A great high-level introduction to a build tool on the rise.
By Benjamin Muschko.
Manning Publications, 2014
15 chapters packed with instructive, to-the-point and useful material. Good selection of material. Best practice of Gradle is reviewed continously.
Gradle is viewed as an improvement over the older build tools Ant and Maven.
The single biggest way in which Gradle diverges from the older tools is that build scripts are written as code, not XML. For most build script writers/maintainers, this will come as a welcome change. After all, the older tools evolved in a time when C++ make scripts was the mainstream, and there was no obvious way to create a tool such as Gradle – a dynamic JVM language like Groovy had not appeared yet.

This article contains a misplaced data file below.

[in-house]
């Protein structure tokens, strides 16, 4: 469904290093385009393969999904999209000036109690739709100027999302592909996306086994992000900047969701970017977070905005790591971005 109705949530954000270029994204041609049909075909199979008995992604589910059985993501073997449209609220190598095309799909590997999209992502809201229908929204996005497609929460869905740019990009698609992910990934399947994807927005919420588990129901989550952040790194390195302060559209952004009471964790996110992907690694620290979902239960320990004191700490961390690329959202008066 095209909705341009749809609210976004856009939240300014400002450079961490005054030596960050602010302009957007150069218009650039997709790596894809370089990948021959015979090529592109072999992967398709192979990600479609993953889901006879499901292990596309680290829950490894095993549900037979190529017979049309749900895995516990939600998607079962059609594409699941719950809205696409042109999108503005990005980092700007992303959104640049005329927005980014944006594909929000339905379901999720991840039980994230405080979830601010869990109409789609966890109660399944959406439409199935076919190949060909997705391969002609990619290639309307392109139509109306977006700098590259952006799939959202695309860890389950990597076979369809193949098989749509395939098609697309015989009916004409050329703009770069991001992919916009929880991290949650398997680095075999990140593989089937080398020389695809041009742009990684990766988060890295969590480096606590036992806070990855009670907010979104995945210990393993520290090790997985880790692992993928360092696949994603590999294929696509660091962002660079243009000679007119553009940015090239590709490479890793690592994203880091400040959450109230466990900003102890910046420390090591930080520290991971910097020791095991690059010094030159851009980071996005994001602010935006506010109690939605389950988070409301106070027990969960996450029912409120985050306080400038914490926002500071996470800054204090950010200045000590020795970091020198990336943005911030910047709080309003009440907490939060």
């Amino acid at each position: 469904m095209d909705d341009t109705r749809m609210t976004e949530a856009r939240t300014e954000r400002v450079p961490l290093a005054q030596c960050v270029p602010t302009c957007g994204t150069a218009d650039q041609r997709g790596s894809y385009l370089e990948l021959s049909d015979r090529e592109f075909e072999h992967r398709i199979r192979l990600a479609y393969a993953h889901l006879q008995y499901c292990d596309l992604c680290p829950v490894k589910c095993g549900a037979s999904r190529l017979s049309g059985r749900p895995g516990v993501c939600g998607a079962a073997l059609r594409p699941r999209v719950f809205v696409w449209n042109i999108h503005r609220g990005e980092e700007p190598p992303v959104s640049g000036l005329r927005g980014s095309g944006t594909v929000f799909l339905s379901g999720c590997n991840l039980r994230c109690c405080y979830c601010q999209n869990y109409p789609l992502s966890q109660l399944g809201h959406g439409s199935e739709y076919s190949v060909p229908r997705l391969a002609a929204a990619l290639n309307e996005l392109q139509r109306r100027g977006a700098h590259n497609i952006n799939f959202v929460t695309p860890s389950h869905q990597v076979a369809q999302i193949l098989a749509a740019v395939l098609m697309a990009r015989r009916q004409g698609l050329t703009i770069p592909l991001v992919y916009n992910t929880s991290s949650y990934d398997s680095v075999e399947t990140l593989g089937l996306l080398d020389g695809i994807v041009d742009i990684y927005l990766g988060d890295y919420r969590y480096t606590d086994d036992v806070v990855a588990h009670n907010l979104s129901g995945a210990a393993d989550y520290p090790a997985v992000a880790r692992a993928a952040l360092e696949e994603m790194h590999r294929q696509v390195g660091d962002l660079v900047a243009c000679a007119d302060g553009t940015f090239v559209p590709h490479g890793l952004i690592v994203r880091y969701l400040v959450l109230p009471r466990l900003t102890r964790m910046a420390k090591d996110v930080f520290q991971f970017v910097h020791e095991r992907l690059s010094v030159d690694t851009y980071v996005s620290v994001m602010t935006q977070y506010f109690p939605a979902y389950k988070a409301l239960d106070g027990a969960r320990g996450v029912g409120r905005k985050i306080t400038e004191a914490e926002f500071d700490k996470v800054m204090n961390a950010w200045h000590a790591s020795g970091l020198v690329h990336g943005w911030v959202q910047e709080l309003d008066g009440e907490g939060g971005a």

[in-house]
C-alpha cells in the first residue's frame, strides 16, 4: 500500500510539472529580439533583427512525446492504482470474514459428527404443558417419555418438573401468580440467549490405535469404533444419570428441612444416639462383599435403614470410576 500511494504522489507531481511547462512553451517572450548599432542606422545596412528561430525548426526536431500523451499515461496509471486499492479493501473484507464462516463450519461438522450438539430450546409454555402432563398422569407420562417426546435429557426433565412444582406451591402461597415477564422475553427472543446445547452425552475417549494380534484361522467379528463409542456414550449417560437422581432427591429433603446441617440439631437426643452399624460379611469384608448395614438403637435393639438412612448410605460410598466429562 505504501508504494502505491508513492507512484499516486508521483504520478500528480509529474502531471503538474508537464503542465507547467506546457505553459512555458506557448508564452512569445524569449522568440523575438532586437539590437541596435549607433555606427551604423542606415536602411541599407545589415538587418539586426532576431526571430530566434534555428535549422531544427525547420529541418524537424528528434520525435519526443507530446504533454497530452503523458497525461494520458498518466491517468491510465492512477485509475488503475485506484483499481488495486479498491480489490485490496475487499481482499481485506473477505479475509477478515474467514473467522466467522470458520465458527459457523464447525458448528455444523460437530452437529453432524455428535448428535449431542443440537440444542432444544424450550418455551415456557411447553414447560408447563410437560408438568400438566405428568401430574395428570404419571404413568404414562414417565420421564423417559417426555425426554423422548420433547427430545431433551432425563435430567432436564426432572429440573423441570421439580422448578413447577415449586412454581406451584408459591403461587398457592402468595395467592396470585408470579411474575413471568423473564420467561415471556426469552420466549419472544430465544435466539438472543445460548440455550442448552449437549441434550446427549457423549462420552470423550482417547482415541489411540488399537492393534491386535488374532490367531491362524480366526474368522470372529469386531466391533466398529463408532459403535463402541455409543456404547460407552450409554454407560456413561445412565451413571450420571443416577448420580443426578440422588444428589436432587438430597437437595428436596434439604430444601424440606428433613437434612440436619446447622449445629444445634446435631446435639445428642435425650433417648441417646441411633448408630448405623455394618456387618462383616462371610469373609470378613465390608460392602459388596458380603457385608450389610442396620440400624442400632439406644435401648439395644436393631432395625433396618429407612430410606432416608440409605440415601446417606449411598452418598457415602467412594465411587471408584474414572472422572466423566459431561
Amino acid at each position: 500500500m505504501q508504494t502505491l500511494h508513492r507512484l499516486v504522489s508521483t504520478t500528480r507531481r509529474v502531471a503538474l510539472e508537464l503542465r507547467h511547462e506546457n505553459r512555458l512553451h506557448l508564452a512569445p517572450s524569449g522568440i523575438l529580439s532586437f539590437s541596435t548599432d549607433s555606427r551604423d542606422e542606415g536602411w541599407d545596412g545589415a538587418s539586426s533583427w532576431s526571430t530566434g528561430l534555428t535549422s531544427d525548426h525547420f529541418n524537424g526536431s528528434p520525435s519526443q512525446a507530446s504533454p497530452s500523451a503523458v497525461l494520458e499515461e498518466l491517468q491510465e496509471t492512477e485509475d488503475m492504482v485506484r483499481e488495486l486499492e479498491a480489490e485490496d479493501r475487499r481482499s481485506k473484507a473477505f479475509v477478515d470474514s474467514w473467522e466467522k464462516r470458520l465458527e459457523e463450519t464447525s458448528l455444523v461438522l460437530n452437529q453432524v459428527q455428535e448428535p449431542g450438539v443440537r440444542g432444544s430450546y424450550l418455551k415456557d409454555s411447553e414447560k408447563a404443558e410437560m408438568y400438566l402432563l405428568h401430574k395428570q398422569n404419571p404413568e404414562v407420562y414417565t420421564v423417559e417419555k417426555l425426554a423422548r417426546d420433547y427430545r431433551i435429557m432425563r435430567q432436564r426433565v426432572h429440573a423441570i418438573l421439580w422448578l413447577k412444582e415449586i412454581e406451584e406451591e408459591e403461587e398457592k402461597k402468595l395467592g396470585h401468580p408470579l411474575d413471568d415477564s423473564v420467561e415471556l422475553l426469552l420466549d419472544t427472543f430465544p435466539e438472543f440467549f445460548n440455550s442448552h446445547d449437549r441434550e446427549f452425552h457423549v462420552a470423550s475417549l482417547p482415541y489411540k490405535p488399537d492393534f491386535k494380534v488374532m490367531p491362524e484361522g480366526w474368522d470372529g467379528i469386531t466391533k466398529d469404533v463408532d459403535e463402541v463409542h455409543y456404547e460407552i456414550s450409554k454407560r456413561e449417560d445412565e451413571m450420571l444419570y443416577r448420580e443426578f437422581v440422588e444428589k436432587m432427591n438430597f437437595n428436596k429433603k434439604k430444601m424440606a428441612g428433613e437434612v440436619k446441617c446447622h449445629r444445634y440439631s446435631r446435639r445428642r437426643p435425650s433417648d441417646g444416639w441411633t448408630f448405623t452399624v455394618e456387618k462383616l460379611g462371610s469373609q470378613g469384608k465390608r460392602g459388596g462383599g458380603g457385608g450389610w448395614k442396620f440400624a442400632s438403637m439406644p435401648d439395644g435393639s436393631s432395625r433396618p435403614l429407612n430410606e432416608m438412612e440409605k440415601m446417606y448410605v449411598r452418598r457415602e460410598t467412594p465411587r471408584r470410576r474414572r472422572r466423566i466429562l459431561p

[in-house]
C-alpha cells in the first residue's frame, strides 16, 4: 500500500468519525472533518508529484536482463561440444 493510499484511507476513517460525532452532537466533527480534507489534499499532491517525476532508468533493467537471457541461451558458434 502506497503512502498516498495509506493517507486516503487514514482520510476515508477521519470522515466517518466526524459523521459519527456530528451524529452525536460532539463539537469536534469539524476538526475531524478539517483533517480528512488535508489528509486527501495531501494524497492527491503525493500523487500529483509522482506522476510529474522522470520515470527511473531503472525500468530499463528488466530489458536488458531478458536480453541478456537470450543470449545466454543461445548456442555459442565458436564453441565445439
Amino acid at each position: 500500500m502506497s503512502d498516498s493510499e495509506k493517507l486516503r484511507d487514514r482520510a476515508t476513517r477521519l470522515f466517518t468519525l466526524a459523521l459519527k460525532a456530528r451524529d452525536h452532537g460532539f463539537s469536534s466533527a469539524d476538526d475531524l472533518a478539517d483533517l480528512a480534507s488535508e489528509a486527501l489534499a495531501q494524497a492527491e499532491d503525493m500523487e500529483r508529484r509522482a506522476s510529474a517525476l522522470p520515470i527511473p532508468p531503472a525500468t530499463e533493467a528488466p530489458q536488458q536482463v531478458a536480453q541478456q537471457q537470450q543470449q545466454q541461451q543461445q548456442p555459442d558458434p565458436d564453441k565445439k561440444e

Gradle has also learned from the evolution of these older tools, as it has taken the concept of ‘Convention over configuration’ from Maven, and attempts to remedy the drawback of Maven, in making it easier to configure non-traditional settings.
The writing style is very much to-the-point, readable and instructive.
Working with tasks, projects and properties, Gradle wrapper, Multi-module projects, build lifecycle hooks, dependency management, test support, extending Gradle with script plugins, custom tasks and plugins, integration with and migration from Ant/Maven.
Part 3 covers some specialised topics: IDE support, Gradle tooling API, polyglot projects (including integration with Grunt), code coverage, static analysis, continuous integration, artifact assembly and publishing, infrastructure provisioning and deployment.